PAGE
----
Linda Susan Jackson is the author of two chapbooks, Vitelline Blues (2002) and A History of Beauty (2001), both published by Black-eyed Susan Publishing. She was also a finalist in the 2006 National Poetry Series Open Competition. Her poetry has appeared in anthologies and journals, including Gathering Ground, Heliotrope, Los Angeles Review, Rivendell, Warpland, Brilliant Corners, PMS:poemmemoirstory, Brooklyn Review 20 & 21, Cave Canem VII & VIII, African Voices, and was featured on From the Fishouse audio archive. She is an assistant professor and deputy chair of the English department at Medgar Evers College/CUNY in Brooklyn, New York.
What Yellow Sounds Likeby Linda Susan Jackson
What is most compelling about Linda Susan Jackson’s debut collection of poems, What Yellow Sounds Like, is the extraordinary self-possession of its young female narrator as she seeks to answer-who am I and to whom do I belong? These poems are about the process of shaping the identity of one girl who comes from “a line of technicolor women”/i>
What is most compelling about Linda Susan Jackson’s debut collection of poems, What Yellow Sounds Like, is the extraordinary self-possession of its young female narrator as she seeks to answer-who am I and to whom do I belong? These poems are about the process of shaping the identity of one girl who comes from “a line of technicolor women” who have “honey/suckle buried freely in the folds of their flesh,” a girl who comes from “men who bit their tongues,/ate dirt, dust and their pride. Worked anywhere,” and could “soar off the ground.”
The terrain of Jackson’s poems is particular, perilous, loving, humorous, passionate, uncompromising, contradictoryin other words, vastly human. The language is varied and inflected with the blues, and like the blues, pulls readers in through images and details that are both concrete and symbolic. Poem after poem charts the stages of this young girl’s development through her relationships with her family, her history, and the America into which she is born that is defined by race, skin color, gender, and class. The narrator develops a profound and essential connection to the legendary singer, Etta James, the “canary colored blues woman” and she recognizes the power in the sound of words as she recollects how Etta James “churned up her roar/to keep other women from dying.” Near the end of the book, her great-grandmother tells her “Everything don’t need to be told. Some things must.” In this moment, the narrator is empowered to decide what to tell and to tell it in her own voice. These poems celebrate the sheer will and determination of the self to seek out and find who or what it needs to grow and prosper.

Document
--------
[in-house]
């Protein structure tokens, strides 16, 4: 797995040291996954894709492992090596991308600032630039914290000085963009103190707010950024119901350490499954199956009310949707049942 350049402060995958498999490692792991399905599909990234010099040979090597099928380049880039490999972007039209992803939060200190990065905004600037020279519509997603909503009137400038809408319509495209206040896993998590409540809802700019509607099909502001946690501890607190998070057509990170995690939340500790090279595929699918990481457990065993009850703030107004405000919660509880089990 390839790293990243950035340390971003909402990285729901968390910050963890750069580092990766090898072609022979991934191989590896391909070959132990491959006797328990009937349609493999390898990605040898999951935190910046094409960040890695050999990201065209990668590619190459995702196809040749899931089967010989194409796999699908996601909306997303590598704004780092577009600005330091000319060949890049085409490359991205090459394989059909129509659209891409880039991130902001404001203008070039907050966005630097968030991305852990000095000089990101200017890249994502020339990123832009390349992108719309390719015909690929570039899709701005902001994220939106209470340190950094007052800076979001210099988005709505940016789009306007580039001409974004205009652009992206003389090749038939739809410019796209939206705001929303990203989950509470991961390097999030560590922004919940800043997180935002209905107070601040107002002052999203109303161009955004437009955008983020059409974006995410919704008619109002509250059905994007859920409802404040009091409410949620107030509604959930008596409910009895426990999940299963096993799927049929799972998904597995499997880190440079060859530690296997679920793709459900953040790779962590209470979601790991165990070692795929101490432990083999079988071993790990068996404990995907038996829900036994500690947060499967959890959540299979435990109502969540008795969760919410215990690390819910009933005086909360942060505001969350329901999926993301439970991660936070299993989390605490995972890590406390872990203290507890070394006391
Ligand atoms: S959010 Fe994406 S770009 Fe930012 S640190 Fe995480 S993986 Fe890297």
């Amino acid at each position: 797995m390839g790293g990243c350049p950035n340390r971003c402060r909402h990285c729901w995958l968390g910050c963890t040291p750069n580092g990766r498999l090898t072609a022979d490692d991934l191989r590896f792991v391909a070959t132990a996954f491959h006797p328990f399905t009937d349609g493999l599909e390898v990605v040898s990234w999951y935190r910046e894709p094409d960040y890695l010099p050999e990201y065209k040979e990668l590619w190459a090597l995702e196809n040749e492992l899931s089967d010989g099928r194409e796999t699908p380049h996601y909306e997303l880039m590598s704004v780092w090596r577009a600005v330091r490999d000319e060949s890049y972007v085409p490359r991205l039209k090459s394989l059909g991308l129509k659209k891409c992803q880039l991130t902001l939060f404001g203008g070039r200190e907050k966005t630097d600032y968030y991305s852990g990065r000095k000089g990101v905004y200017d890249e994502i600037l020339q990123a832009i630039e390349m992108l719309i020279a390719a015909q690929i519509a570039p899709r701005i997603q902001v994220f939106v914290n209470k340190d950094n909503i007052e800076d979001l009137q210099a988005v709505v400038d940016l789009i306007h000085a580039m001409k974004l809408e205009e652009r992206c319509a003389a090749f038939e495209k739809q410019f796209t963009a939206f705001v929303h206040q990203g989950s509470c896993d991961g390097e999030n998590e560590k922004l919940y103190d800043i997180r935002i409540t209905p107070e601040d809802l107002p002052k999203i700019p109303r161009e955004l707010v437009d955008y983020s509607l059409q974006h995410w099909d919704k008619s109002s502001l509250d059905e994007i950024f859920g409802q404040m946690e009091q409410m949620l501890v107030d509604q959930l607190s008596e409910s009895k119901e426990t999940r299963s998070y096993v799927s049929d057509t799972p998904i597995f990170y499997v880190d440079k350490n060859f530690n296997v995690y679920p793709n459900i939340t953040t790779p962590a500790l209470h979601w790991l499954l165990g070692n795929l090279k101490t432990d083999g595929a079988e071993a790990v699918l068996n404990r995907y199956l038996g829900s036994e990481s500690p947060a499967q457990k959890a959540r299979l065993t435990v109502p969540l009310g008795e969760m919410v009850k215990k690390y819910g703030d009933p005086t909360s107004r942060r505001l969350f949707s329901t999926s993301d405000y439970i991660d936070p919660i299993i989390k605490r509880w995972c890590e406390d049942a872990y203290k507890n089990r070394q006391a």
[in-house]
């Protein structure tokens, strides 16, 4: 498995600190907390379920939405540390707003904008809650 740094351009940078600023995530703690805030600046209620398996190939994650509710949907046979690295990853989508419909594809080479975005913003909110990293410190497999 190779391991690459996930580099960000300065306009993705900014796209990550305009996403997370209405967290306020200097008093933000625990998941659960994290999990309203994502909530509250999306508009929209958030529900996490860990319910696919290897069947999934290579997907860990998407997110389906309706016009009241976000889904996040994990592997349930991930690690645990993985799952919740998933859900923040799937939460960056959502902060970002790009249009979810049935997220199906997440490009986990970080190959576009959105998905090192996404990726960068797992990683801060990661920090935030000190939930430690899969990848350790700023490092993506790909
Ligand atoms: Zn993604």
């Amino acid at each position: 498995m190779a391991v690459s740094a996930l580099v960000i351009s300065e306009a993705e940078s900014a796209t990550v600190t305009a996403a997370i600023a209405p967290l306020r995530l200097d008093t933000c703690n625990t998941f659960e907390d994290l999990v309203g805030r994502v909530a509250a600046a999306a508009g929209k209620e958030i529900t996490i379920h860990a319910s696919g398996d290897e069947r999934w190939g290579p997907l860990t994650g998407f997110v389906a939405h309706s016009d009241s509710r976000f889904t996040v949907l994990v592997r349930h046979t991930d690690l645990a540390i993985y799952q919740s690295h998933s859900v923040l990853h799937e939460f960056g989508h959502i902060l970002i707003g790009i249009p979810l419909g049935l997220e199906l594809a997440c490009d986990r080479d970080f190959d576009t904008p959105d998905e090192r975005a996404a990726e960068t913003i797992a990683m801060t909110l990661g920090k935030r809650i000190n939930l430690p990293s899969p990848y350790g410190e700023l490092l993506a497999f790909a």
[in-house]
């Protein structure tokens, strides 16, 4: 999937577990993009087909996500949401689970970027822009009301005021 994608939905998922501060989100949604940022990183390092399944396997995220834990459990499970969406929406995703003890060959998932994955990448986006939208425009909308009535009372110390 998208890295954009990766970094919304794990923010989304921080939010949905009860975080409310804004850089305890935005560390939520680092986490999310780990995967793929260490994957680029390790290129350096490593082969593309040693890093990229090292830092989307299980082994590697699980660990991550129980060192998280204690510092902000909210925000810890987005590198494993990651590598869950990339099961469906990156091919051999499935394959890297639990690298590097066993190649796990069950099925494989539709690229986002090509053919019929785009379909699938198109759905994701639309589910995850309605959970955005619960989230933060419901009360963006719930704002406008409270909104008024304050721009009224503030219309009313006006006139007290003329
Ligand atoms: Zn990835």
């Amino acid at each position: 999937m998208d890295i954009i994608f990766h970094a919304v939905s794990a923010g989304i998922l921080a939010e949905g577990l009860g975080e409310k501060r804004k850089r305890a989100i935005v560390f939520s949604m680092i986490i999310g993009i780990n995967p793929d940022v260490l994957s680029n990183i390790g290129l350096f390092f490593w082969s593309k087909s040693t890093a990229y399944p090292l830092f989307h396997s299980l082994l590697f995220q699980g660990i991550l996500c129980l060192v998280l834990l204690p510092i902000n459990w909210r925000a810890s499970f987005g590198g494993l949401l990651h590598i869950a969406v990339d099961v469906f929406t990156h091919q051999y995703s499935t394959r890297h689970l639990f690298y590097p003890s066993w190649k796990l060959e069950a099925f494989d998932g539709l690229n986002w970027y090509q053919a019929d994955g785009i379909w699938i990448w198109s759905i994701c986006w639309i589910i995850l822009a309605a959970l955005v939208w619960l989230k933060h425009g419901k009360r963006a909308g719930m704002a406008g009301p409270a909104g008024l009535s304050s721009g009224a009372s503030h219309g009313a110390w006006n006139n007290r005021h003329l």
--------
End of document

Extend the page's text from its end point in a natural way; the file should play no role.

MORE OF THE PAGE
Because she was homesick for the smell of Virginia tobacco and pit-roasted hog;
because she longed to hear her big brother scratch out blues on his box; because she craved the feel of corn silk and had six stair-step children before she was twenty-five,
she went to the funerals of strangers.
-from Family Outing
- Northwestern University Press
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- 6.00(w) x 9.00(h) x 0.30(d)
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Professor jackson is a wonderful poet and an amazing professor. I have the honor of having her for as an english professor. She has changed my life'and my vocabulary' more tahn she'll ever know. If you do not have the plesure of sitting in on one of her classes, i suggest you read 'what yellow sounds like' and take a piece of her home,on the train or the beauty parlor while getting your rollers dry. Everyone needs alittle yellow in their life.